The weight loss “Nuez de la India” products flagged by the FDA are also supposed to contain another plant, called Aleurites moluccanus, or candlenut tree seed. But again, a number of products contain yellow oleander instead, the agency said.
However, it’s worth noting that even if these products had contained the plants they were supposed to, people still could’ve become ill. The FDA calls candlenut seeds non-toxic, however, other reports say it can cause vomiting, diarrhea, and gastrointestinal pain. Tejocote root products have been linked to low numbers of platelets and blood cells.
Despite the fact that yellow oleander can be quite dangerous, some research indicates that it may be showing up in supplements regularly.
The FDA named five different brands of “Nuez de la India” that contained yellow oleander, and warned that these products are available on third-party platforms such as Amazon, Walmart, and eBay.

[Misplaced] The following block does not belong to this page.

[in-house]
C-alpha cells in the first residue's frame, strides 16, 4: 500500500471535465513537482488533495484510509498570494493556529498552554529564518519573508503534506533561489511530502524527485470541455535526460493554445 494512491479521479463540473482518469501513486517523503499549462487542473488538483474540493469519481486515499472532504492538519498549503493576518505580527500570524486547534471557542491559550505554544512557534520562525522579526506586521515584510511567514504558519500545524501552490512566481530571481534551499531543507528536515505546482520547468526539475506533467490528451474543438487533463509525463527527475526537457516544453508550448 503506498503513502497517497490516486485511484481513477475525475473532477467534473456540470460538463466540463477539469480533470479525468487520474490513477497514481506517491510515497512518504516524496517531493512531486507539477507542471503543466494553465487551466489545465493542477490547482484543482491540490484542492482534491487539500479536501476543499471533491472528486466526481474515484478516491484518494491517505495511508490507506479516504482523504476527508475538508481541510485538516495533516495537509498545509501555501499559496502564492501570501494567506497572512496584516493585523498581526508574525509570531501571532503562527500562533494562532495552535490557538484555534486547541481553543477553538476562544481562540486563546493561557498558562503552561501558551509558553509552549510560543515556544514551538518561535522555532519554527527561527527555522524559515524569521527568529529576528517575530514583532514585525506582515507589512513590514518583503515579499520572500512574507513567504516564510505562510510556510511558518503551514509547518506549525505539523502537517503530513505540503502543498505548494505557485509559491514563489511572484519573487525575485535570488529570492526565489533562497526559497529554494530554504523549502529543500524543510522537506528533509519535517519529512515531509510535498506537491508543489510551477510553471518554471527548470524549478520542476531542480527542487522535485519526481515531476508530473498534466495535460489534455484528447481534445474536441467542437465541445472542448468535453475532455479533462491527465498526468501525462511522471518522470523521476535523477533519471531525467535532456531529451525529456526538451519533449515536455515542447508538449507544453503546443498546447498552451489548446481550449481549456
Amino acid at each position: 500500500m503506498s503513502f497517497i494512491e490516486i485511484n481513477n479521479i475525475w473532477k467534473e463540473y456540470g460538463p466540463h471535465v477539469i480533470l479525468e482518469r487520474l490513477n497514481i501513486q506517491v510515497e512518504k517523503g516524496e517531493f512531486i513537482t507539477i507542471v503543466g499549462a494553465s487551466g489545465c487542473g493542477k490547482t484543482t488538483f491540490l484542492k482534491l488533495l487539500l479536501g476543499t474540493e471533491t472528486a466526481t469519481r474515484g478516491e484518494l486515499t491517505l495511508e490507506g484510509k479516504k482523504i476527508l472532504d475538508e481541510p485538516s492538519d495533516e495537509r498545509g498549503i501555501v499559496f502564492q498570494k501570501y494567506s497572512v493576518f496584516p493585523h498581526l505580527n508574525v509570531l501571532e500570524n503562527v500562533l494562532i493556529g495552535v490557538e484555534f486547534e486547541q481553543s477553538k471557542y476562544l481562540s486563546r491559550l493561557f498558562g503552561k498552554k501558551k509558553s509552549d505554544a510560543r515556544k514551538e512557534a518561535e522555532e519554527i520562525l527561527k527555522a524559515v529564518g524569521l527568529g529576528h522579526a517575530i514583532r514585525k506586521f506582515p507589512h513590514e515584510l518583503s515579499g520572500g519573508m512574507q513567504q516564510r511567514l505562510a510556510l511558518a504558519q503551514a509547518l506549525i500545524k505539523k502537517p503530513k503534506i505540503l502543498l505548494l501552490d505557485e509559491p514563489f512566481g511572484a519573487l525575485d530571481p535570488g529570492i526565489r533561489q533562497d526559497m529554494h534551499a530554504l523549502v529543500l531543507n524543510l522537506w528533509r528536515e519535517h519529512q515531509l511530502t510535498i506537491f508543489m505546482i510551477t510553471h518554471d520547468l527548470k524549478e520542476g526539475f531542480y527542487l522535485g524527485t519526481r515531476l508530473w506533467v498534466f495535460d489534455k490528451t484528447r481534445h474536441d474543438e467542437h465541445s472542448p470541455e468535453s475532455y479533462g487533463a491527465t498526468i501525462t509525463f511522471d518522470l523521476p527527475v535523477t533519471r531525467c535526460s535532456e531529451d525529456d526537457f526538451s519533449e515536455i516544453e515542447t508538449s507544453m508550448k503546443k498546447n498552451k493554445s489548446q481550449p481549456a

When investigating tejocote root supplements, the CDC also raised alarm bells about how common mislabeling appears to be. Researchers investigated 10 different tejocote root supplements in December 2022, and found that nine out of the 10 contained yellow oleander instead of tejocote root.
Researchers in Korea published similar findings in 2021—they investigated samples of Alipotec, a brand name of tejocote root, and also found that the samples contained yellow oleander.
The FDA does regulate supplements like these, just not as strictly as it does medications. Supplements cannot be “adulterated or misbranded,” but if they are, the agency can only take action against the manufacturers after the product reaches the market.